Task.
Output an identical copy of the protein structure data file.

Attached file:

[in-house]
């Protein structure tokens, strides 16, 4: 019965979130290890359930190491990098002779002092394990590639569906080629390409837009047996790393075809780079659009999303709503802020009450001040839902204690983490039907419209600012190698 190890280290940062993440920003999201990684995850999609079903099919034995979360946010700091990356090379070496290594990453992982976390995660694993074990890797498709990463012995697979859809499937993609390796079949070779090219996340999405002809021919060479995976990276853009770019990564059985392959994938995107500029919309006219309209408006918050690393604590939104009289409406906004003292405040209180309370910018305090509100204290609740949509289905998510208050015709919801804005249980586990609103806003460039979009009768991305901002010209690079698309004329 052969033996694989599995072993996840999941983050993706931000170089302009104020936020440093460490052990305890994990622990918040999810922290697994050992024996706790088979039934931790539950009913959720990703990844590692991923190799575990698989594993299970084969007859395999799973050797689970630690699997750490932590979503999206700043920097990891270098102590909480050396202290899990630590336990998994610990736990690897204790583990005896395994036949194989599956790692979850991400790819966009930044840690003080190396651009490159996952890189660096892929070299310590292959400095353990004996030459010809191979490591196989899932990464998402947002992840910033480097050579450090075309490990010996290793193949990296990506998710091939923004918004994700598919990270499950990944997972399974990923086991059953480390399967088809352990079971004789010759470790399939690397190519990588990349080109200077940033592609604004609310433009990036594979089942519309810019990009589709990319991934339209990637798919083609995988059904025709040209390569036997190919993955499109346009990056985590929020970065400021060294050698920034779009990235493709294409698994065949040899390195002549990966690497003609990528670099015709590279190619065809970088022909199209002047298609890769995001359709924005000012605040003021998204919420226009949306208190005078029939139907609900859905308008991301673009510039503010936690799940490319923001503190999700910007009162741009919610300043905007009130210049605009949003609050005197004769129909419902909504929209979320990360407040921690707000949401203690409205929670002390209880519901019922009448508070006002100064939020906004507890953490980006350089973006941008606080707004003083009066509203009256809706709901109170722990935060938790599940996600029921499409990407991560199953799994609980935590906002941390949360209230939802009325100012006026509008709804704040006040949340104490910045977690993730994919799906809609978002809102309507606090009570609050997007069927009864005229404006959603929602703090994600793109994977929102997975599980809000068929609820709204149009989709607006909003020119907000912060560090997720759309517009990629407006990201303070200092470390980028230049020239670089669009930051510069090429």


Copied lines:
[in-house]
């Protein structure tokens, strides 16, 4: 019965979130290890359930190491990098002779002092394990590639569906080629390409837009047996790393075809780079659009999303709503802020009450001040839902204690983490039907419209600012190698 190890280290940062993440920003999201990684995850999609079903099919034995979360946010700091990356090379070496290594990453992982976390995660694993074990890797498709990463012995697979859809499937993609390796079949070779090219996340999405002809021919060479995976990276853009770019990564059985392959994938995107500029919309006219309209408006918050690393604590939104009289409406906004003292405040209180309370910018305090509100204290609740949509289905998510208050015709919801804005249980586990609103806003460039979009009768991305901002010209690079698309004329 052969033996694989599995072993996840999941983050993706931000170089302009104020936020440093460490052990305890994990622990918040999810922290697994050992024996706790088979039934931790539950009913959720990703990844590692991923190799575990698989594993299970084969007859395999799973050797689970630690699997750490932590979503999206700043920097990891270098102590909480050396202290899990630590336990998994610990736990690897204790583990005896395994036949194989599956790692979850991400790819966009930044840690003080190396651009490159996952890189660096892929070299310590292959400095353990004996030459010809191979490591196989899932990464998402947002992840910033480097050579450090075309490990010996290793193949990296990506998710091939923004918004994700598919990270499950990944997972399974990923086991059953480390399967088809352990079971004789010759470790399939690397190519990588990349080109200077940033592609604004609310433009990036594979089942519309810019990009589709990319991934339209990637798919083609995988059904025709040209390569036997190919993955499109346009990056985590929020970065400021060294050698920034779009990235493709294409698994065949040899390195002549990966690497003609990528670099015709590279190619065809970088022909199209002047298609890769995001359709924005000012605040003021998204919420226009949306208190005078029939139907609900859905308008991301673009510039503010936690799940490319923001503190999700910007009162741009919610300043905007009130210049605009949003609050005197004769129909419902909504929209979320990360407040921690707000949401203690409205929670002390209880519901019922009448508070006002100064939020906004507890953490980006350089973006941008606080707004003083009066509203009256809706709901109170722990935060938790599940996600029921499409990407991560199953799994609980935590906002941390949360209230939802009325100012006026509008709804704040006040949340104490910045977690993730994919799906809609978002809102309507606090009570609050997007069927009864005229404006959603929602703090994600793109994977929102997975599980809000068929609820709204149009989709607006909003020119907000912060560090997720759309517009990629407006990201303070200092470390980028230049020239670089669009930051510069090429």